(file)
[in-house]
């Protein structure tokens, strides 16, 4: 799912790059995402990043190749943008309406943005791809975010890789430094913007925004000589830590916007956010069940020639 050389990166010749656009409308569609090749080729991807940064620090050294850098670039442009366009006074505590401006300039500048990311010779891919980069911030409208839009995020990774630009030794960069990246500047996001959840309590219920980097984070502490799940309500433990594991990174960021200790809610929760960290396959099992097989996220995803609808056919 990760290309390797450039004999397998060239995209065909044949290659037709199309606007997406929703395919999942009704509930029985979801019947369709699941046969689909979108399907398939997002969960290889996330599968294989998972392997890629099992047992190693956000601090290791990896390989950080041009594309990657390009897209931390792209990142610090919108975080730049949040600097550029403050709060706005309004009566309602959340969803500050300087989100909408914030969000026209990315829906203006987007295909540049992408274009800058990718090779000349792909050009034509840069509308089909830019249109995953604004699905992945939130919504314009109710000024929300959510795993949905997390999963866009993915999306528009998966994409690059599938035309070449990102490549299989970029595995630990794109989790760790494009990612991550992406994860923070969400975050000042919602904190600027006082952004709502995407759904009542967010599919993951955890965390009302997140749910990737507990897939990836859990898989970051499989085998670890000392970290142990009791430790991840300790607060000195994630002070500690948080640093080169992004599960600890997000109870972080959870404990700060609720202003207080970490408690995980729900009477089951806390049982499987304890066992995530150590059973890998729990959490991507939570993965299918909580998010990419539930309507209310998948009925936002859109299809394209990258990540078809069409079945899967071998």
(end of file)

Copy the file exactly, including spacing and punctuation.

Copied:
[in-house]
């Protein structure tokens, strides 16, 4: 799912790059995402990043190749943008309406943005791809975010890789430094913007925004000589830590916007956010069940020639 050389990166010749656009409308569609090749080729991807940064620090050294850098670039442009366009006074505590401006300039500048990311010779891919980069911030409208839009995020990774630009030794960069990246500047996001959840309590219920980097984070502490799940309500433990594991990174960021200790809610929760960290396959099992097989996220995803609808056919 990760290309390797450039004999397998060239995209065909044949290659037709199309606007997406929703395919999942009704509930029985979801019947369709699941046969689909979108399907398939997002969960290889996330599968294989998972392997890629099992047992190693956000601090290791990896390989950080041009594309990657390009897209931390792209990142610090919108975080730049949040600097550029403050709060706005309004009566309602959340969803500050300087989100909408914030969000026209990315829906203006987007295909540049992408274009800058990718090779000349792909050009034509840069509308089909830019249109995953604004699905992945939130919504314009109710000024929300959510795993949905997390999963866009993915999306528009998966994409690059599938035309070449990102490549299989970029595995630990794109989790760790494009990612991550992406994860923070969400975050000042919602904190600027006082952004709502995407759904009542967010599919993951955890965390009302997140749910990737507990897939990836859990898989970051499989085998670890000392970290142990009791430790991840300790607060000195994630002070500690948080640093080169992004599960600890997000109870972080959870404990700060609720202003207080970490408690995980729900009477089951806390049982499987304890066992995530150590059973890998729990959490991507939570993965299918909580998010990419539930309507209310998948009925936002859109299809394209990258990540078809069409079945899967071998």